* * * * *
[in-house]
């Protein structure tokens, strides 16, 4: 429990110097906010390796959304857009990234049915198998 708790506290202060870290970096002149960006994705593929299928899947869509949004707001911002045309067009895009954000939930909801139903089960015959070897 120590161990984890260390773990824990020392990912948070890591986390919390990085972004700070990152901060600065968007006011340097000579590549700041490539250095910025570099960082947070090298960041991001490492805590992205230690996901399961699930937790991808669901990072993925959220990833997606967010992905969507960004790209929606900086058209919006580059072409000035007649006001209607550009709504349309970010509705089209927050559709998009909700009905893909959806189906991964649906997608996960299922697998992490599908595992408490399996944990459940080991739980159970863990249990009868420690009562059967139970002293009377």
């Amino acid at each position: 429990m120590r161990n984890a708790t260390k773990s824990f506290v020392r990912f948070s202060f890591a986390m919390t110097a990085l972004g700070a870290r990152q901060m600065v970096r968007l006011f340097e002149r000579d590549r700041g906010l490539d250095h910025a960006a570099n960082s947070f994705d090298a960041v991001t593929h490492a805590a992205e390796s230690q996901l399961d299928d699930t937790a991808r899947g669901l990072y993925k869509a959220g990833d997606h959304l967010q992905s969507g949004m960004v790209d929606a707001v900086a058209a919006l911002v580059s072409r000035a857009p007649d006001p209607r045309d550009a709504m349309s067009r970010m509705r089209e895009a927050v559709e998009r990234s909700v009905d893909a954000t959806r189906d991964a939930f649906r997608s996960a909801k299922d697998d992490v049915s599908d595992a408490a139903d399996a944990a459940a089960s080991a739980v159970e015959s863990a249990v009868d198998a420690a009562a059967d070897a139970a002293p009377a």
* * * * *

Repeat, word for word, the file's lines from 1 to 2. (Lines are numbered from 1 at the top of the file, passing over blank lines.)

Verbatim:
[in-house]
């Protein structure tokens, strides 16, 4: 429990110097906010390796959304857009990234049915198998 708790506290202060870290970096002149960006994705593929299928899947869509949004707001911002045309067009895009954000939930909801139903089960015959070897 120590161990984890260390773990824990020392990912948070890591986390919390990085972004700070990152901060600065968007006011340097000579590549700041490539250095910025570099960082947070090298960041991001490492805590992205230690996901399961699930937790991808669901990072993925959220990833997606967010992905969507960004790209929606900086058209919006580059072409000035007649006001209607550009709504349309970010509705089209927050559709998009909700009905893909959806189906991964649906997608996960299922697998992490599908595992408490399996944990459940080991739980159970863990249990009868420690009562059967139970002293009377």